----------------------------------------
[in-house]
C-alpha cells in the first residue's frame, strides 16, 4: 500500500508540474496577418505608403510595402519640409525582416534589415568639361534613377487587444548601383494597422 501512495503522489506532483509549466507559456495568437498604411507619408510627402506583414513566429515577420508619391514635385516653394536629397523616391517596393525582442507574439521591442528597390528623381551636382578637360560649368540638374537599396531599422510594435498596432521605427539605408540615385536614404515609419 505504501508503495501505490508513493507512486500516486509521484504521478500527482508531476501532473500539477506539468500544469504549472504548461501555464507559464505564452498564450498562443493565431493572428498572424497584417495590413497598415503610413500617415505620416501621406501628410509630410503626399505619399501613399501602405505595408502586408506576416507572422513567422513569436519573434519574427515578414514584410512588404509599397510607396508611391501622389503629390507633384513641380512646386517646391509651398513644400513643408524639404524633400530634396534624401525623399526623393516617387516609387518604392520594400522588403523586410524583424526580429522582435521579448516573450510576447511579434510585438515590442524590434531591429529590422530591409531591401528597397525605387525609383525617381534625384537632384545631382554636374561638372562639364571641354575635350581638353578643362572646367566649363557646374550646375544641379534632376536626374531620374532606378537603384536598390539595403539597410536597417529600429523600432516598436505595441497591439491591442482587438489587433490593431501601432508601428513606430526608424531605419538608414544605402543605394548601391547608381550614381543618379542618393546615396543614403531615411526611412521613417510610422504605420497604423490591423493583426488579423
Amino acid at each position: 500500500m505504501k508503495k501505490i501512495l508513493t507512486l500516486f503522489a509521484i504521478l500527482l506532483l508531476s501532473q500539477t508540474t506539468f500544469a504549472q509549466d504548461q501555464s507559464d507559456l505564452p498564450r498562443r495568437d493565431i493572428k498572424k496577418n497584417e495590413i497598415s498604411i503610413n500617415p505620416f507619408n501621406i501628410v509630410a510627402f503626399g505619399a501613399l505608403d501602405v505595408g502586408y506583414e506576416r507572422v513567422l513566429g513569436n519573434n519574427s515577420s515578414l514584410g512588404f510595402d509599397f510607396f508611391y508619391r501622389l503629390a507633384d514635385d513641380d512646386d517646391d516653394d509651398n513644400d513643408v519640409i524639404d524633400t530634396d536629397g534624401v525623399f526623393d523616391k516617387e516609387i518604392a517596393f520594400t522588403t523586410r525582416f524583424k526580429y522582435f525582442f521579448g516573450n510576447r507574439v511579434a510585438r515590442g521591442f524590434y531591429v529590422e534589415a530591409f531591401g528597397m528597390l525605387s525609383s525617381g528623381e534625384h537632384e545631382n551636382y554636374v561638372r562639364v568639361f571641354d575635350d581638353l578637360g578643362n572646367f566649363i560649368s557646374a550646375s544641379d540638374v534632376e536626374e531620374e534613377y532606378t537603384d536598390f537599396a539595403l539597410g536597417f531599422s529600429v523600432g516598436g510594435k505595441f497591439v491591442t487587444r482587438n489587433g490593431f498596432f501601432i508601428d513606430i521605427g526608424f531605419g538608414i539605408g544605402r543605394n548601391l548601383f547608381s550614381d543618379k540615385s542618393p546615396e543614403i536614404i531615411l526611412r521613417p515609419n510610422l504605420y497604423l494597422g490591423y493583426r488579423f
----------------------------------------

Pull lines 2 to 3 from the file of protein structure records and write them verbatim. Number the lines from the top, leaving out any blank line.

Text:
C-alpha cells in the first residue's frame, strides 16, 4: 500500500508540474496577418505608403510595402519640409525582416534589415568639361534613377487587444548601383494597422 501512495503522489506532483509549466507559456495568437498604411507619408510627402506583414513566429515577420508619391514635385516653394536629397523616391517596393525582442507574439521591442528597390528623381551636382578637360560649368540638374537599396531599422510594435498596432521605427539605408540615385536614404515609419 505504501508503495501505490508513493507512486500516486509521484504521478500527482508531476501532473500539477506539468500544469504549472504548461501555464507559464505564452498564450498562443493565431493572428498572424497584417495590413497598415503610413500617415505620416501621406501628410509630410503626399505619399501613399501602405505595408502586408506576416507572422513567422513569436519573434519574427515578414514584410512588404509599397510607396508611391501622389503629390507633384513641380512646386517646391509651398513644400513643408524639404524633400530634396534624401525623399526623393516617387516609387518604392520594400522588403523586410524583424526580429522582435521579448516573450510576447511579434510585438515590442524590434531591429529590422530591409531591401528597397525605387525609383525617381534625384537632384545631382554636374561638372562639364571641354575635350581638353578643362572646367566649363557646374550646375544641379534632376536626374531620374532606378537603384536598390539595403539597410536597417529600429523600432516598436505595441497591439491591442482587438489587433490593431501601432508601428513606430526608424531605419538608414544605402543605394548601391547608381550614381543618379542618393546615396543614403531615411526611412521613417510610422504605420497604423490591423493583426488579423
Amino acid at each position: 500500500m505504501k508503495k501505490i501512495l508513493t507512486l500516486f503522489a509521484i504521478l500527482l506532483l508531476s501532473q500539477t508540474t506539468f500544469a504549472q509549466d504548461q501555464s507559464d507559456l505564452p498564450r498562443r495568437d493565431i493572428k498572424k496577418n497584417e495590413i497598415s498604411i503610413n500617415p505620416f507619408n501621406i501628410v509630410a510627402f503626399g505619399a501613399l505608403d501602405v505595408g502586408y506583414e506576416r507572422v513567422l513566429g513569436n519573434n519574427s515577420s515578414l514584410g512588404f510595402d509599397f510607396f508611391y508619391r501622389l503629390a507633384d514635385d513641380d512646386d517646391d516653394d509651398n513644400d513643408v519640409i524639404d524633400t530634396d536629397g534624401v525623399f526623393d523616391k516617387e516609387i518604392a517596393f520594400t522588403t523586410r525582416f524583424k526580429y522582435f525582442f521579448g516573450n510576447r507574439v511579434a510585438r515590442g521591442f524590434y531591429v529590422e534589415a530591409f531591401g528597397m528597390l525605387s525609383s525617381g528623381e534625384h537632384e545631382n551636382y554636374v561638372r562639364v568639361f571641354d575635350d581638353l578637360g578643362n572646367f566649363i560649368s557646374a550646375s544641379d540638374v534632376e536626374e531620374e534613377y532606378t537603384d536598390f537599396a539595403l539597410g536597417f531599422s529600429v523600432g516598436g510594435k505595441f497591439v491591442t487587444r482587438n489587433g490593431f498596432f501601432i508601428d513606430i521605427g526608424f531605419g538608414i539605408g544605402r543605394n548601391l548601383f547608381s550614381d543618379k540615385s542618393p546615396e543614403i536614404i531615411l526611412r521613417p515609419n510610422l504605420y497604423l494597422g490591423y493583426r488579423f